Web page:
What's your go-to karaoke song?
Journey’s “Don’t Stop Believing" -- you know "Don't stop believing" (sings). I think that's everyone's go-to karaoke song.
Snoop Dogg's album with "Murder Was the Case." I brought it home and my mom freaked out.
Is your family supportive of your music?
I grew up in a very small town. My family… when I was a very small kid I was taken away from the state. I came from a very hard life. I don’t want people to think, Oh, feel bad for jay, or any of those types of things -- because that’s not the thing. It actually helped me to become the person I am today, helped me become a fighter. My mom was into drugs and my sister.. I had lot of bad things going on, and the state took me out when I was a kid. So I shuffled between kids’ shelters, group homes to, you know, I’ve seen a lot bad stuff. But in that, I realized that music could really take me out if I really focused on it. I just really made a decision that I wasn’t going to live the life I grew up in, and I just stay focused and believe in positivity and believe that in some point, something I made in my life was going to happen regardless of all the bad things I’ve seen. Luckily, my mom has recovered. But that’s a hard thing for a kid to go through, and then all of a sudden go into the music industry.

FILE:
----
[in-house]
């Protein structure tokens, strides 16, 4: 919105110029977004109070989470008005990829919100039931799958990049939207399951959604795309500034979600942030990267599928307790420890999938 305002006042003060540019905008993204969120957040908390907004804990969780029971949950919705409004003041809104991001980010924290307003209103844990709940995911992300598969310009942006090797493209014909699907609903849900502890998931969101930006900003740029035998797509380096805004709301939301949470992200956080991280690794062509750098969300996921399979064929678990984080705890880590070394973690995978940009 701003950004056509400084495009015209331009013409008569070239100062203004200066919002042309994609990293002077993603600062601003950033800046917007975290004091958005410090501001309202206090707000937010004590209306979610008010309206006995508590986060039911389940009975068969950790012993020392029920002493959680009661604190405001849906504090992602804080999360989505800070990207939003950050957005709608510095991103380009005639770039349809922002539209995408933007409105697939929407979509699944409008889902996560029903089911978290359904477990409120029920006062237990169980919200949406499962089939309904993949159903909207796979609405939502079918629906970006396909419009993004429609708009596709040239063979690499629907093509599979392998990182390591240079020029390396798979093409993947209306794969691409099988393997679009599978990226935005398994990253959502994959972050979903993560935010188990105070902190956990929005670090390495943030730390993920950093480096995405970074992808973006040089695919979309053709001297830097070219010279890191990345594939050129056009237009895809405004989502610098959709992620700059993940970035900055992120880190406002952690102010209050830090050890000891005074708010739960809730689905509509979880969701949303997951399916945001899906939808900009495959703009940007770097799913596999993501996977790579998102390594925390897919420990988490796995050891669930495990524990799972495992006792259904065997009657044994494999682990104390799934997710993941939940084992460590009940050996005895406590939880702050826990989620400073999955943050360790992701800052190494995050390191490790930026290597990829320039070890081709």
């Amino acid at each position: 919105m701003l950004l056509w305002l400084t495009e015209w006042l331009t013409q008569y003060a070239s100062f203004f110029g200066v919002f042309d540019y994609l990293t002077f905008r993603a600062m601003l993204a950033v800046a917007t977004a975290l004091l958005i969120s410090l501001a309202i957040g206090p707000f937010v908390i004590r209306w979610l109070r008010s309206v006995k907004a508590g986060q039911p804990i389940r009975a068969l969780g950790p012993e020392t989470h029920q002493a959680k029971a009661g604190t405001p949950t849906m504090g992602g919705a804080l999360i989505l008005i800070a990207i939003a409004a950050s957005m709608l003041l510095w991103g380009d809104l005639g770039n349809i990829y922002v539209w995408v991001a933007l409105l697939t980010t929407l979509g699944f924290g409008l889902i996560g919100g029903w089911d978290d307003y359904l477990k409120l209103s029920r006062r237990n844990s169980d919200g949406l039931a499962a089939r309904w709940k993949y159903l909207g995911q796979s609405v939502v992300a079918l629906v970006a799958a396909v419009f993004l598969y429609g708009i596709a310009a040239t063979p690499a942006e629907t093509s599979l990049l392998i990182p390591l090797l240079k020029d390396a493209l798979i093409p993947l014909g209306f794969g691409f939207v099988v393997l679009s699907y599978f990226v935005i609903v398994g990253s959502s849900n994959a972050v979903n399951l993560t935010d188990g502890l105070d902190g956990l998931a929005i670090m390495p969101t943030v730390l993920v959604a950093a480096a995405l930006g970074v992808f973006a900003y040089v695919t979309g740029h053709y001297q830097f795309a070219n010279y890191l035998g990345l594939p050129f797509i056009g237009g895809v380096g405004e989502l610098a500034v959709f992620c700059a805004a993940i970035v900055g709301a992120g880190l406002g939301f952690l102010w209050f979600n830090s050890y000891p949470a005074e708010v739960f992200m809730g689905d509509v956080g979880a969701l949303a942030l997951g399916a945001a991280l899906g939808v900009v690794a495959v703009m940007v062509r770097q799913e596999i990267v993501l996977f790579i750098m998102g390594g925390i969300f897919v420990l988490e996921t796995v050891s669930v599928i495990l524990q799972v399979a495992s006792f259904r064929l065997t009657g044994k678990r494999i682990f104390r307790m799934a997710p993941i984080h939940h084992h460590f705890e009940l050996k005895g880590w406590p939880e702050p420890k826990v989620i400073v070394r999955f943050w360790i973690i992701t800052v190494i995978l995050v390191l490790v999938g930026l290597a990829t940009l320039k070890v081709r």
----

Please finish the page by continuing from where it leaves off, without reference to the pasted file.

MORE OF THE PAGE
I'm just now reconnecting with my family, but my mom is really proud of me. She tears up every time she hears my song on the radio. It’s a real amazing thing. Its definitely a life-changing thing I’ve been threw. It helped grow me to the person I am and to understand that what I do comes with a lot of responsibilities and at some point there will be people who look up to me and I have to be a good role model to those people. If those kids have gone through what ive gone through I want them to know you can do anything if you put your mind to it.
What message do you want your fans to get from your music?
I want people to understand that sometimes my music -- you can never really point where your life is going to go. As long as every time you get kicked down, you stand back up and you're a fighter. Good things will happen. It’s like a doctor who goes to school for 10-11 years and they get their degree. You work really, really, really, really hard, it's not hard for you to fail as long as you work really hard, so in my music I'm trying to portray things I've been through like real situations, like getting my heart broken or falling in love. Real things. I don’t want to be singing about poppin’ bottles in the club or riding around with chains and Ferraris, because that stuff isn’t personal. It's lacking and it's not a very positive message to kids. If I'm going to be an artist people look up to, my music has to portray who I am as a person.
Be sure to listen to Jaysolo's hit single "Rhythm of the Night." And check out a video of his biggest inspiration -- the King of Pop -- below.